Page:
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BMC Infect Dis. 2018 Jan 15;18(1):39. doi: 10.1186/s12879-018-2952-9.

Anemia in people on second line antiretroviral treatment in Lilongwe, Malawi: a cross-sectional study.

Author information

UNC Project, Tidziwe Centre, Private Bag, A-104, Lilongwe, Malawi.
UNC Project, Tidziwe Centre, Private Bag, A-104, Lilongwe, Malawi.
University of North Carolina Schools of Medicine and Public Health, Chapel Hill, North Carolina, USA.
Tufts University School of Medicine, Boston, USA.
Tulane University School of Public Health and Tropical Medicine, New Orleans, Louisiana, USA.
Lighthouse Trust, Lilongwe, Malawi.



Anemia is common among people living with HIV infection and is frequently associated with poor quality of life and poor prognosis. It has been well described in antiretroviral naïve individuals and those on non-nucleoside reverse transcriptase inhibitor-based first line antiretroviral therapy (ART) regimens. However there is limited information on anemia for ART experienced individuals on protease inhibitor-based second line ART regimens in resource limited settings. Our objective was to describe the prevalence and risk factors of anemia in this ART experienced population in Malawi.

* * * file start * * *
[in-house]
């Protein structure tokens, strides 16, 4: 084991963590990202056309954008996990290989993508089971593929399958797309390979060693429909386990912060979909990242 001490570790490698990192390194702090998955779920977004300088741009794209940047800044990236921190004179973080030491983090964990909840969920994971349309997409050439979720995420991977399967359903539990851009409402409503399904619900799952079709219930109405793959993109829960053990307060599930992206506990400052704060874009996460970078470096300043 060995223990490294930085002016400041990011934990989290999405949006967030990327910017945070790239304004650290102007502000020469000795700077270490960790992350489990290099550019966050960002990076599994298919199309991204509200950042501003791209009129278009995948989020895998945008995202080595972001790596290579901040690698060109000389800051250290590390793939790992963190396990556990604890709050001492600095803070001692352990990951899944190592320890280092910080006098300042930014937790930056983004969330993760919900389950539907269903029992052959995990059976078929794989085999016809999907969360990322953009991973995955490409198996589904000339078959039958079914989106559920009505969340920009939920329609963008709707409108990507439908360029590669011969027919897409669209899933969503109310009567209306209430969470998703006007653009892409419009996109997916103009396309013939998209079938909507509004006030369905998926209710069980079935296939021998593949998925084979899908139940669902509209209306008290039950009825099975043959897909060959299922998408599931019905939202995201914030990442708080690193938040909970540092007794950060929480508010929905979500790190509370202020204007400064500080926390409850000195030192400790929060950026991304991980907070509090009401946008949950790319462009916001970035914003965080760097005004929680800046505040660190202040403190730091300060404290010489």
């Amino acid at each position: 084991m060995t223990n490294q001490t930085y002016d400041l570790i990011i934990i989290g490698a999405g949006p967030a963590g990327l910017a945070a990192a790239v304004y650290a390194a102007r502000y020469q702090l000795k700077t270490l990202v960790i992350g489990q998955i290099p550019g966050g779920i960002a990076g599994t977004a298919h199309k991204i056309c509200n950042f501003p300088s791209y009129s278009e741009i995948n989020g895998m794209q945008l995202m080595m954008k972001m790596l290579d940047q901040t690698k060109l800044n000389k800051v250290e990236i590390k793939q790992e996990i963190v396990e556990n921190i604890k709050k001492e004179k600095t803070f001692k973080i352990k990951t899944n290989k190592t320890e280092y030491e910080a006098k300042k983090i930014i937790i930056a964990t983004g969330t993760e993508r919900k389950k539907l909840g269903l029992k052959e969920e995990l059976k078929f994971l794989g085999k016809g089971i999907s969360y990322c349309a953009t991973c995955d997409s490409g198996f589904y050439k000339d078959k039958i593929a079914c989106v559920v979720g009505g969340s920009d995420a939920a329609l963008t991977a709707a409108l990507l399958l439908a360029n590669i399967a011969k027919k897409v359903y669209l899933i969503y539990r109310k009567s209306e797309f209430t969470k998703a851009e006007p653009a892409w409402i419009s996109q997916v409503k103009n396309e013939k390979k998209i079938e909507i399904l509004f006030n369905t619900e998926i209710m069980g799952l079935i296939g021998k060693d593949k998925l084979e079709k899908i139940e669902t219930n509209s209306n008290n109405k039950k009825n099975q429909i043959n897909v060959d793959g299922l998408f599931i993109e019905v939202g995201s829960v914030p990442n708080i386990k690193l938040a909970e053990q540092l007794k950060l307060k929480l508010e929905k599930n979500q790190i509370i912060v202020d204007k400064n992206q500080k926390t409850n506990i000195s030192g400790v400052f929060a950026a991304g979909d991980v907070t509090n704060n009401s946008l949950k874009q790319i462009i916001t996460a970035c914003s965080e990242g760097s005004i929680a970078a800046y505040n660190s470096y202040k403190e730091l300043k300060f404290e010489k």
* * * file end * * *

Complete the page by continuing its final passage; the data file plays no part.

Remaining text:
We conducted a cross-sectional study using routine facility data at two HIV clinics in Lilongwe, Malawi. The analysis included individuals receiving protease inhibitor-based second line ART. Clinical and laboratory data were collected at routine clinic visits. We used descriptive statistics, two-sample t-tests and multivariate logistic regression for data analysis.


Three hundred seventy-seven records were included in this analysis (37% male, median age 41 years, median CD4 count 415 cells/μL). The prevalence of anemia was 125/377 (33.2%) - mild, moderate and severe anemia was 17.5%, 13.8%, and 1.9% respectively. Female participants had a higher prevalence than male participants (43.6% vs. 15.7%, p < 0.001). In multivariate logistic regression, female sex (adjusted odds ratio (aOR) 5.3; 95% CI 2.9-9.5) and a CD4 count <200 cell/ul (aOR 3.1; 95%CI 1.6-6.0) were associated with increased risk of having anemia while a BMI ≥30 kg/m2 (aOR 0.8; 95% CI 0.6-1.0) and being on ART for more than 10 years (aOR 0.4; 95% CI 0.2-0.9) were associated with reduced risk of anemia. Being on a zidovudine- containing ART regimen was not associated with anemia.


Anemia is common in people on second line ART in Lilongwe, Malawi. Screening for anemia in this population would be a useful strategy; especially for female patients, those who are underweight and have a low CD4 cell counts.


Anemia; Art; Cross-sectional; HIV; Second line

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